April 14, 2024
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Linking Northern and Central NJ, Bronx, Manhattan, Westchester and CT

CSS to Host Shabbat Across America

(Courtesy of CSS) On Shabbat Chanukah, December 21 (and in some cases, December 28), synagogues and communities across America will pay tribute to their CSS volunteer teams for the time and dedication each of them extends to protecting their communities. Chanukah commemorates the rededication of the Second Temple after the defeat of the Seleucid Empire. After facing a hostile government that banned the practice of Judaism under penalty of death, a small group of Jewish people trained to protect and defend Jewish life and the Jewish way of life overcame the odds to reclaim Jewish religious freedom. The CSS teams strive to do just that—to safeguard triumph over oppression—to offer hope even in the most trying of times.

CSS Shabbat across America is on Shabbat Chanukah and was designed for Jewish houses of worship and their congregants to pay tribute to and to recognize the volunteers who stand guard each week.

Deena Seelenfreund, CSS NJ regional manager, said, “Our neighbors and fellow congregations know that we are a presence looking out for them. CSS Shabbat Chanukah Across America helps raise awareness of the importance of volunteer security on the local and national levels and provides a method for community members to support the volunteers protecting their synagogues. The funds raised this Shabbat will help supply the training and equipment our volunteers use daily to keep us all safe.”

CSS security teams are trained at the highest level to implement security protections at synagogues and schools. That work requires professional equipment. CSS members often purchase their own safety equipment, such as ballistic vests, radios, flashlights and medical equipment. “This Shabbat Chanukah will enable CSS members protecting synagogues across America to be properly equipped. We believe every synagogue and temple, and every volunteer, should have the same level of equipment, and CSS Shabbat helps us make that happen,” Nissan Clark, CSS trainer and team leader, said.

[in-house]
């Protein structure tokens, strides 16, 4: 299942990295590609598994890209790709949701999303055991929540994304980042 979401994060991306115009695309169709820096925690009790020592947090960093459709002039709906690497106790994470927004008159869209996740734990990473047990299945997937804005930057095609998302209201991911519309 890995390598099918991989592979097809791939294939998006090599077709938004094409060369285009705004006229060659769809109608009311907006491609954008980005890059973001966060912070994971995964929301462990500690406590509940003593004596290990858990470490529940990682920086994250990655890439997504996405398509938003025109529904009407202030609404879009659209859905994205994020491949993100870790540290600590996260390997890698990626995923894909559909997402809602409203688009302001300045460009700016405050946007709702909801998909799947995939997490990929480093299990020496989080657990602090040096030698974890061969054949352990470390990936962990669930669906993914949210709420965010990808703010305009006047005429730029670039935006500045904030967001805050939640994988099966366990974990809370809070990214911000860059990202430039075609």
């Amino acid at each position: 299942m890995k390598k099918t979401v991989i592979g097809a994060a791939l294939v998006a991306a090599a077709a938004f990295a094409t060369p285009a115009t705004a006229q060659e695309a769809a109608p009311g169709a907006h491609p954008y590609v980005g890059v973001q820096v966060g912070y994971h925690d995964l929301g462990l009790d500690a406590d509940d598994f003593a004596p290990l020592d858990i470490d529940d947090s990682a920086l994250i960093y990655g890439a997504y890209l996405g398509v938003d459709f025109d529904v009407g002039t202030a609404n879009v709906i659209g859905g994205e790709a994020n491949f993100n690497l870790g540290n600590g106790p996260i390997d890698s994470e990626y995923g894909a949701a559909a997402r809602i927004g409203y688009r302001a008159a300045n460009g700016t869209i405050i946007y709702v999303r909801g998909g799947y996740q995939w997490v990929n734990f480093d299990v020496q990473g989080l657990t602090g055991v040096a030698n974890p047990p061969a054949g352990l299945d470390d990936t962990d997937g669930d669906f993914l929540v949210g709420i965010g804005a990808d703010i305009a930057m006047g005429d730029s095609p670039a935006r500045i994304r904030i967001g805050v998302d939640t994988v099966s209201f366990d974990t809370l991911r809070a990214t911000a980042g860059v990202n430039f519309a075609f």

CSS helps safeguard communities in a professional manner, creating an open and comfortable environment for the practice of Judaism of every stream. Its volunteer-based model fills a critical gap in the security needs of the Jewish community and is essential in creating an effective and holistic security architecture. CSS trains volunteers from within their own communities in professional operational security procedures, including counter-surveillance, surveillance detection and situational awareness. The deep knowledge of their own institutions enables CSS teams to act as a force multiplier for law enforcement and to address a situation long before it escalates into a serious incident.

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